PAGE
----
genocat uncompresses without BGZF compression.
Using in a pipeline
my-pipeline | genozip - --input fastq --output myfile.fq.genozip
genocat myfile.fq.genozip | my-pipeline # not paired-end
genocat myfile.R1+2.fq.genozip | my-pipeline # interleaved paired-end
Showing only the Description, Sequence or Quality line for each read
genocat --header-only myfile.fq.genozip
genocat --seq-only myfile.fq.genozip
genocat --qual-only myfile.fq.genozip
genocat --downsample 10,0 myfile.fq.genozip
Displays only the first (#0) read in every 10 reads.
genocat --grep ACCTTAAT myfile.fq.genozip
Displays reads with the string “ACCTTAAT” anywhere in the read (description, seqeuence or quality lines) - possibly a substring of a longer string.
genocat --grep-w ACCTTAAT myfile.fq.genozip
Displays reads with the string “ACCTTAAT” exactly matching a component of the description, or the entire sequence line or the entire quality line.
Filtering non-ACTGN “bases”
genocat --bases ACGTN myfile.fq.genozip
Displays only reads in which all characters of the sequence are one of A,C,G,T,N
genocat --bases ^ACGTN myfile.fq.genozip
Displays only reads in which NOT all characters of the sequence are one of A,C,G,T,N
Note: The list of IUPAC chacacters can be found here: IUPAC codes
Filtering reads by species
Genozip has the ability to filter FASTQ files by species (taxonomy id). See Filtering BAM or FASTQ reads by species using kraken2.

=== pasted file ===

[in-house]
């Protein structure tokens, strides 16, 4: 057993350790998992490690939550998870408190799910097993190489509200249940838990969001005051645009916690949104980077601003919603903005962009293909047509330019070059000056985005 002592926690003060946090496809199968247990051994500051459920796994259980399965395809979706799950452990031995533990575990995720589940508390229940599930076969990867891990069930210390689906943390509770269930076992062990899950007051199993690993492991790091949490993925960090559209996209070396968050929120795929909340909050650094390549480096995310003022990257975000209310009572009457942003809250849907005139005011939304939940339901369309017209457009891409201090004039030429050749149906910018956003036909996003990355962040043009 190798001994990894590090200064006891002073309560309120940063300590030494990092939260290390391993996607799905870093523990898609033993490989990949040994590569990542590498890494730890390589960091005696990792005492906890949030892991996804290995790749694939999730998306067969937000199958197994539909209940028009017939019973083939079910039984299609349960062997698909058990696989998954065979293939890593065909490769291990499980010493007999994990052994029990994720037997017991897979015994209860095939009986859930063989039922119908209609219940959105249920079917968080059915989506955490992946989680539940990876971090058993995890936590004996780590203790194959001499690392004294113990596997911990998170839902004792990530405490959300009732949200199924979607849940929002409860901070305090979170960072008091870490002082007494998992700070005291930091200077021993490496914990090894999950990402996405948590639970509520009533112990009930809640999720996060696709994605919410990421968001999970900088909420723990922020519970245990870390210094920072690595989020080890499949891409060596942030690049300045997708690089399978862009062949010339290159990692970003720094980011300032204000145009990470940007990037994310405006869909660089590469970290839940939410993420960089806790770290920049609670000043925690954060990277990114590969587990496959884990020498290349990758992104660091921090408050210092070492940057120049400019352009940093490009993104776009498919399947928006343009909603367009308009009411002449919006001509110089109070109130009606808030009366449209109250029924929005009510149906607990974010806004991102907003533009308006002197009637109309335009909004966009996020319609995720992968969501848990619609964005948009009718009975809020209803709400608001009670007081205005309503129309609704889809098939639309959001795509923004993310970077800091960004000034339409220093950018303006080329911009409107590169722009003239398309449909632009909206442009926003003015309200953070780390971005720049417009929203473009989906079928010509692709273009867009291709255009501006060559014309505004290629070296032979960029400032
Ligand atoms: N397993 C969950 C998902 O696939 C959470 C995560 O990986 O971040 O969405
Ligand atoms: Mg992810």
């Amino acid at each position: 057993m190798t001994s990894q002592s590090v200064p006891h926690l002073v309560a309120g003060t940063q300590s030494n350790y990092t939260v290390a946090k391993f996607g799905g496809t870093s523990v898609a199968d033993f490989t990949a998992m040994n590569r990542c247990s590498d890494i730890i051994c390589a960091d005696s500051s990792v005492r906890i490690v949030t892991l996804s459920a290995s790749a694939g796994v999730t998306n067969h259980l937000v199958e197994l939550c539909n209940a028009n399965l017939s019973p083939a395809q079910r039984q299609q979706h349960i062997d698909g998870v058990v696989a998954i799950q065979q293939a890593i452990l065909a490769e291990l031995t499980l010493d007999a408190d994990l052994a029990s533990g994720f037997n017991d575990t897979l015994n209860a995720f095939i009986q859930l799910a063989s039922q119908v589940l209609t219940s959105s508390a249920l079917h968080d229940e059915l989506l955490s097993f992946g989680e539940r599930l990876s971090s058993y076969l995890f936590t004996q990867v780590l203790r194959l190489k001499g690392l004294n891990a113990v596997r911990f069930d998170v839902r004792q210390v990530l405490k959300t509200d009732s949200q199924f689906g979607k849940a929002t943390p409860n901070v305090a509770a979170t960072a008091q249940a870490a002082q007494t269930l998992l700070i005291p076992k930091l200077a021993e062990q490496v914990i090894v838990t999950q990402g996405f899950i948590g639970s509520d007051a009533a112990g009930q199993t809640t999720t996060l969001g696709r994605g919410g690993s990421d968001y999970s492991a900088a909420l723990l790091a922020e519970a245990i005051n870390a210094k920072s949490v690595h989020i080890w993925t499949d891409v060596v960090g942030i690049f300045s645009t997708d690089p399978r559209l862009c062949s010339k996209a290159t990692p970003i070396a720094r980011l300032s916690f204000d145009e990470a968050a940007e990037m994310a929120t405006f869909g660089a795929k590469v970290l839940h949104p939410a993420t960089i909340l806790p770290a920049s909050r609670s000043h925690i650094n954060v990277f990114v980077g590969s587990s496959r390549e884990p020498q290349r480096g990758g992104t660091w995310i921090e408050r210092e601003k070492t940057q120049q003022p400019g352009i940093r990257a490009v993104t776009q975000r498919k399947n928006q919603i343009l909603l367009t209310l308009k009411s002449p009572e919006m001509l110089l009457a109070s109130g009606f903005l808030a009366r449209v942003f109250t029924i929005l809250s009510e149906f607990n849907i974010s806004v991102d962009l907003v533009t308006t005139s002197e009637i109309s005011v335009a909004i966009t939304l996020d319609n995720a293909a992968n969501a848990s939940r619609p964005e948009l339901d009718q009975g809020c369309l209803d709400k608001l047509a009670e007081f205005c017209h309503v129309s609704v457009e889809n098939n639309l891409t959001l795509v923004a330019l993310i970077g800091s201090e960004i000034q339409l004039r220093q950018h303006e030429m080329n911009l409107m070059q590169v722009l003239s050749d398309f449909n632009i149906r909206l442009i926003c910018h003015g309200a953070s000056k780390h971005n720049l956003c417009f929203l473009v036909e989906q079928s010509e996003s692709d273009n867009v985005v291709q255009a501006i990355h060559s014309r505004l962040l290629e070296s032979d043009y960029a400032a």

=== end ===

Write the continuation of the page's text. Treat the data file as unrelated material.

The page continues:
genocat --idxstats myfile.fq.genozip
Per-contig coverage and depth
genocat --show-coverage myfile.fq.genozip
An experimental feature for calculating coverage and depth directly from a FASTQ file, see Coverage and Depth.
genocat --show-sex myfile.fq.genozip
An experimental feature for determining the sex of a sample from a FASTQ file, see Sex assignment.
By default, Genozip attempts to utilize as many cores as available. For that, it sets the number of threads to be a bit more than the number of cores (a practice known as “over-subscription”), as at any given moment some threads might be idle, waiting for a resource to become available. The
--threads <number> option allows explicit specification of the number of “compute threads” to be used (in addition a small number of I/O threads is used too, usually 1 or 2).
Memory (RAM) consumption
genozip, each compute thread is assigned a segment of the input file, known as a VBlock. By default, the size of the VBlock for most FASTQ files is 16MB, however it may be set explicitly with
genozip --vblock <megabytes> (<megabytes> is an integer between 1 and 2048). A larger VBlock usually results in better compression while a smaller VBlock causes
genozip to consume less RAM. The VBlock size can be observed at the top of the
genozip’s memory consumption is linear with (VBlock-size X number-of-threads).
genounzip also consume memory linearly with (VBlock-size X number-of-threads), where VBlock-size is the value used by
genozip of the particular file (it cannot be modified
genounzip consume significantly less memory compared to
When using a reference file, it is loaded to memory too. If multiple
genounzip processes are running in parallel, only one copy of the reference file is loaded to memory and shared between all processes, and depending on how busy the computer is, that reference file data might persist in RAM even between consecutive runs, saving Genozip the need to load it again from disk. All this all happens behind the scenes.